Can it really take eleven years to make a record? Of course not; and if anyone thinks even for a single moment that all Geoff Barrow, Adrian Utley and Beth Gibbons have been doing since 1997 is laying overdubs and writing lyrics for this record then their grasp on reality is tenuous at best. (Read our recent interview - Ed.)
The flipside of that question is, of course, is any record worth waiting over a decade for? The answer is as before; there have been more than enough great records released in the last eleven years to prevent even the most diehard Portishead fans from growing bored. The odd band demonstrating lackadaisical tardiness in their release schedule is hardly a tragedy.
And of course Portishead aren’t alone in taking their time; three other decade-plus gaps between albums stick out in recent years – Bark Psychosis, Scott Walker and Kate Bush, each one coming back after everyone had forgotten they existed, and delivering material of the highest quality. Not to mention the countless other artists with shorter, but still pretty long, holes in their work ethic; Les Savy Fav and The Breeders each took six years to produce their latest offerings. Long waits aren’t uncommon now. Hell, Mission of Burma exist. Maybe one day Fugazi will again.
Which is to say that it ought not be a big deal that Portishead have taken a while to come up with Third. Lest we forget; Beth Gibbons made a wondrous solo album in collaboration with Talk Talk’s Paul Gibbs (and Adrian Utley) only, oh, five years ago. What ought to be a big deal is that Third doesn’t so much mollify, exceed or fail expectations as nullify and obliterate them; this record is not the kind of thing that just-blooded young lawyers would leave on the coffee table, unless they also left a severed-head beneath it.
Several individual songs drift by almost unnoticed at first, contributing little more than a sense of unease to the collective memory of the album; an impression of oppression. Those numbers that do stand out, though, drag the record close to magnificence; ‘Silence’, just by dint of being first and taking so long to be recognisably by the same band as ‘Glory Box’ (a familiarity only made explicit when Gibbons starts singing, over two minutes in), is awesome, propelled by a drum-loop that would drive Sisyphus to despair, and dots of Morse-code-ish guitar that offer no message of hope.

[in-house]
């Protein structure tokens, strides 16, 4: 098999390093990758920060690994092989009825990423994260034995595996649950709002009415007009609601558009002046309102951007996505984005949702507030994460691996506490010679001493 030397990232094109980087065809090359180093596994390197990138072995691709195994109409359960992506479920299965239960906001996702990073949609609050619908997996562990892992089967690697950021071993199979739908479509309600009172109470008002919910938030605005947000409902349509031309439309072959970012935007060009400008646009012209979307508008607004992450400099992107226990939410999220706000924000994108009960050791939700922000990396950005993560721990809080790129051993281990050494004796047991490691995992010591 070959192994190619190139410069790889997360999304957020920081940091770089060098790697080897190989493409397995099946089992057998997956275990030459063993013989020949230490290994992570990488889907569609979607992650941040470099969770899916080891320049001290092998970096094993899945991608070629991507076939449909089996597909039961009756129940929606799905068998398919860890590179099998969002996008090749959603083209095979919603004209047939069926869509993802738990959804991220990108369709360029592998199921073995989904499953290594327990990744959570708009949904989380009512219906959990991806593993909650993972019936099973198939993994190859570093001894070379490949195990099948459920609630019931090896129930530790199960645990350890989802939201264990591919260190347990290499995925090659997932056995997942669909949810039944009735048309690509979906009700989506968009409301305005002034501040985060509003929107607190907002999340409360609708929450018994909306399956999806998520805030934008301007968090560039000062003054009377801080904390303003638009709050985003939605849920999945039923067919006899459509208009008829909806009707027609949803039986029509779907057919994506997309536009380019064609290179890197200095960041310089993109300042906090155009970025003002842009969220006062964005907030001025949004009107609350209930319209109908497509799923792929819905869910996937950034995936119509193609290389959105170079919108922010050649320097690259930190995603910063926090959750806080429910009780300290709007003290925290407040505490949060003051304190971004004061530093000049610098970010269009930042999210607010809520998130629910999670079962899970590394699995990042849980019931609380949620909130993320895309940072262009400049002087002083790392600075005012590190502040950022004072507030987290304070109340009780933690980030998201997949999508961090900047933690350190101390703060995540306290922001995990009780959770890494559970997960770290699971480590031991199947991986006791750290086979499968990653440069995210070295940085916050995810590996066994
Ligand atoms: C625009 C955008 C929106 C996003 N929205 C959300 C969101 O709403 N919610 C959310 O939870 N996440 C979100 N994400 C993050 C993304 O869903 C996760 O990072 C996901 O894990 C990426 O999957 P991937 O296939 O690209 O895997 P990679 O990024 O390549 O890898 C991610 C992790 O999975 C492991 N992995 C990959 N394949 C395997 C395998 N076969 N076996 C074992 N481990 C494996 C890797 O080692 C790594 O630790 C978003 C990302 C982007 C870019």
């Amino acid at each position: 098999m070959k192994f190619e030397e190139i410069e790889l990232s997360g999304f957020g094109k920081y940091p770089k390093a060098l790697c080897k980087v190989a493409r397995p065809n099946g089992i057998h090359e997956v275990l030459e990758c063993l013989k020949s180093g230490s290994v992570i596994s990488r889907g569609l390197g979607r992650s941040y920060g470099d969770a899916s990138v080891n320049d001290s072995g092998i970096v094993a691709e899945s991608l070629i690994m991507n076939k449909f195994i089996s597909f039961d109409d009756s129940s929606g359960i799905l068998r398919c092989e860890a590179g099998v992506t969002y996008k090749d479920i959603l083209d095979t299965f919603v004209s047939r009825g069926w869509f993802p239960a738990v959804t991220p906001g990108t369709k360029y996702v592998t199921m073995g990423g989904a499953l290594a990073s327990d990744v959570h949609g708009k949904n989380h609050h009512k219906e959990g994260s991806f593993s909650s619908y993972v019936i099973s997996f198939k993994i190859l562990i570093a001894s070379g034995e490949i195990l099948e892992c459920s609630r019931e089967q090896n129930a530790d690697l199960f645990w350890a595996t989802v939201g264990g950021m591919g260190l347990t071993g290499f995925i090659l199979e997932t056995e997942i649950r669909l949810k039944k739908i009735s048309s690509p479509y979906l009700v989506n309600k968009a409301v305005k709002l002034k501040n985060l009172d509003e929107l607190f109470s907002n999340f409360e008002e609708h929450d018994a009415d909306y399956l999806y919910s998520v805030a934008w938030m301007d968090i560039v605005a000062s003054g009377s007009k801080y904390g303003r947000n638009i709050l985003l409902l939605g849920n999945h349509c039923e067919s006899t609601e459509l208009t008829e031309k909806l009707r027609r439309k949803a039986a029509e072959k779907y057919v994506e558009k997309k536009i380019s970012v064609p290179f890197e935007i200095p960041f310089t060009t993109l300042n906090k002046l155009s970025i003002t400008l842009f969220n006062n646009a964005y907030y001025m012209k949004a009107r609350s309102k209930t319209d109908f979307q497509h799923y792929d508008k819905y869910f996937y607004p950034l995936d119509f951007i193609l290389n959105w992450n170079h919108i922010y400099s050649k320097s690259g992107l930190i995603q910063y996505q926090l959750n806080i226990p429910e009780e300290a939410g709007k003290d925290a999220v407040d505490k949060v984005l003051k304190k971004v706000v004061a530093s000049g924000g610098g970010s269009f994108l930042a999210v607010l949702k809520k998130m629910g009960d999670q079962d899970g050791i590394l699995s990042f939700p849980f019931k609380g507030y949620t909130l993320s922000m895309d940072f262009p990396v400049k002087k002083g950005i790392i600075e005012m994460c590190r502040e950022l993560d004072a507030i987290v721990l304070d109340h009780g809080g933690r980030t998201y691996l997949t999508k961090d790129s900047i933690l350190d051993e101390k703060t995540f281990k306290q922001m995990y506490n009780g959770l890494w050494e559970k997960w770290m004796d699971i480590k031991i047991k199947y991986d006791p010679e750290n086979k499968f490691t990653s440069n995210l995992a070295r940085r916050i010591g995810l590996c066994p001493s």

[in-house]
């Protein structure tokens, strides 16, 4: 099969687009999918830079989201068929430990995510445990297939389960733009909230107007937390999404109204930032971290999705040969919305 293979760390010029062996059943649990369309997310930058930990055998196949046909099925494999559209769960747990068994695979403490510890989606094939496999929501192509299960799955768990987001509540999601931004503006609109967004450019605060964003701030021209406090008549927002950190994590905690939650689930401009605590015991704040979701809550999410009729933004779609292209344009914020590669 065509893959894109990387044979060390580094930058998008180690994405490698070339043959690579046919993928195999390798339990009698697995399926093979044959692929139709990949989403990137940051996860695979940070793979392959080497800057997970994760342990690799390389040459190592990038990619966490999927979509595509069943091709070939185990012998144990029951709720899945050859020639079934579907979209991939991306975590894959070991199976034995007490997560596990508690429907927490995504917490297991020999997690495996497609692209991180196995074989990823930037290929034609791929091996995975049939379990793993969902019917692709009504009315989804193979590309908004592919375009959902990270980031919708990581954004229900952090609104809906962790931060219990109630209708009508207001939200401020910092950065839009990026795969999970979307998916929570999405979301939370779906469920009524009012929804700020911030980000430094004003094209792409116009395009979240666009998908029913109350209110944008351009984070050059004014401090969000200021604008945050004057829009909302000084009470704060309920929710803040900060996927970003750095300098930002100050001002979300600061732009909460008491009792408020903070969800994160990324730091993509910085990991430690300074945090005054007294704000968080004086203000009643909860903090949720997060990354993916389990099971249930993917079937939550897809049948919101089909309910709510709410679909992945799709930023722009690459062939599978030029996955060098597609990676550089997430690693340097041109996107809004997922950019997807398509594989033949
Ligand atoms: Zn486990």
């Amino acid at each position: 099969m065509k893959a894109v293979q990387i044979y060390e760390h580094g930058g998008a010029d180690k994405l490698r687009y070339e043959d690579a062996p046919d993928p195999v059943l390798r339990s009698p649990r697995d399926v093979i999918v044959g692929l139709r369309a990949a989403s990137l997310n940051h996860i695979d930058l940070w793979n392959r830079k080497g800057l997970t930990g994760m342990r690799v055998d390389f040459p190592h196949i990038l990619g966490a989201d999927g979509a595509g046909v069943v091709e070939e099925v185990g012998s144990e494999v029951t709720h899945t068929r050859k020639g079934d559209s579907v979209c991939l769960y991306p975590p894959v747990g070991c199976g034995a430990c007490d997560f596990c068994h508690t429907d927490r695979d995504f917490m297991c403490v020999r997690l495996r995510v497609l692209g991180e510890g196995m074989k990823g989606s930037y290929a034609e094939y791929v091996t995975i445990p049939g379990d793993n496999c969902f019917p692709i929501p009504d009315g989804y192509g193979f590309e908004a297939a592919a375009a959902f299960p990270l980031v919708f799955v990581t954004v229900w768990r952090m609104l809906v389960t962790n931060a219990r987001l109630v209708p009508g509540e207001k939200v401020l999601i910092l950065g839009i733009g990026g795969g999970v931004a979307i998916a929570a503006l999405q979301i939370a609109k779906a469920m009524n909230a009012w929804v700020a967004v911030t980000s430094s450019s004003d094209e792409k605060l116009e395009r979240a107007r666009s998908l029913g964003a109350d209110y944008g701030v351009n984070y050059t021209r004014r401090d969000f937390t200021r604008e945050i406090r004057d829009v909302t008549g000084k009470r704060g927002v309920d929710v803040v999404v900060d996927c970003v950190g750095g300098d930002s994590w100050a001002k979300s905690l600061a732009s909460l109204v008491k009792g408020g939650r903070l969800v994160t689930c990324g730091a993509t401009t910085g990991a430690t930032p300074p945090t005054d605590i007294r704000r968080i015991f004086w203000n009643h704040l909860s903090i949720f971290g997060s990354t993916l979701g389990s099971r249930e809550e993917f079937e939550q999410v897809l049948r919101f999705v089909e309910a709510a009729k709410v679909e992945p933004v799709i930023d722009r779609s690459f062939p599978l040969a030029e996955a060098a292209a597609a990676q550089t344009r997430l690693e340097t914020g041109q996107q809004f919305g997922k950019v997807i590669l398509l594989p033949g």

In 2002, rumours abounded that Portishead’s third record would be called Alien. They were wrong, but not without truth; much of Third sounds like the soundtrack to a genuinely chilling sci-fi horror film. It’s not an accident that the fascistic, ossified and mechanical rhythm of ‘Machine Gun’ finds itself transformed and consumed by crazed Terminator /_ Blade Runner_ / Vangelis synthesisers.
The sound throughout is muffled and dark, cinematic still, but differently. ‘The Rip’ swells electronically just over two minutes in and suddenly becomes magnificently repetitive. The oddly falling in-and-out of earshot shuffles that open ‘Plastic’ are perhaps the closest thing here to trip-hop, only the crackling, noir-ish strings one might expect of Portishead are replaced by shuddering, unsettling electronic echoes.
‘We Carry On’ is Third’s highlight, a monolith at its centre that is stomped into submission by a serial-killer drum pulse, and which climaxes in an intensifying storm of gothic guitars, before ‘Deep Water’ offers brief, disquieting acoustic relief. Every speck of dusty spittle on Beth Gibbons’ lips is apparent in ‘Small’, the opening minimal pain, the mid-section and finale run through with weird bass ululations, fucked-up cello, scraping guitar and dissident synth. Huge piano chords, tick-tocking cowbell percussion, and squalling, corrupted brass characterise ‘Magic Doors’ while the doom-laden drum rolls and cancerous, radioactive bleeding edges of ‘Threads’ close the album in a clamour of nuclear alarms.
Third is not a pleasant experience. Even Mezzanine and Maxinquaye, perhaps the only other two records to have come from Bristol’s stable that come close to this in terms of foreboding aura, seem like twinkly children’s albums by comparison. Both ancient and futuristic, a mildewed signal from a more advanced culture that failed to survive the ice age, Third doesn’t make you pay attention to its desolate contours, but rather stare out of the window, creeping panic causing your mind to dart in a million dark directions at once. This is not a nice record. It is music without a time, a place or a context. Inertia, solitude, suffocation. Third isn’t so much mourning, as dead.
8Nick Southall's Score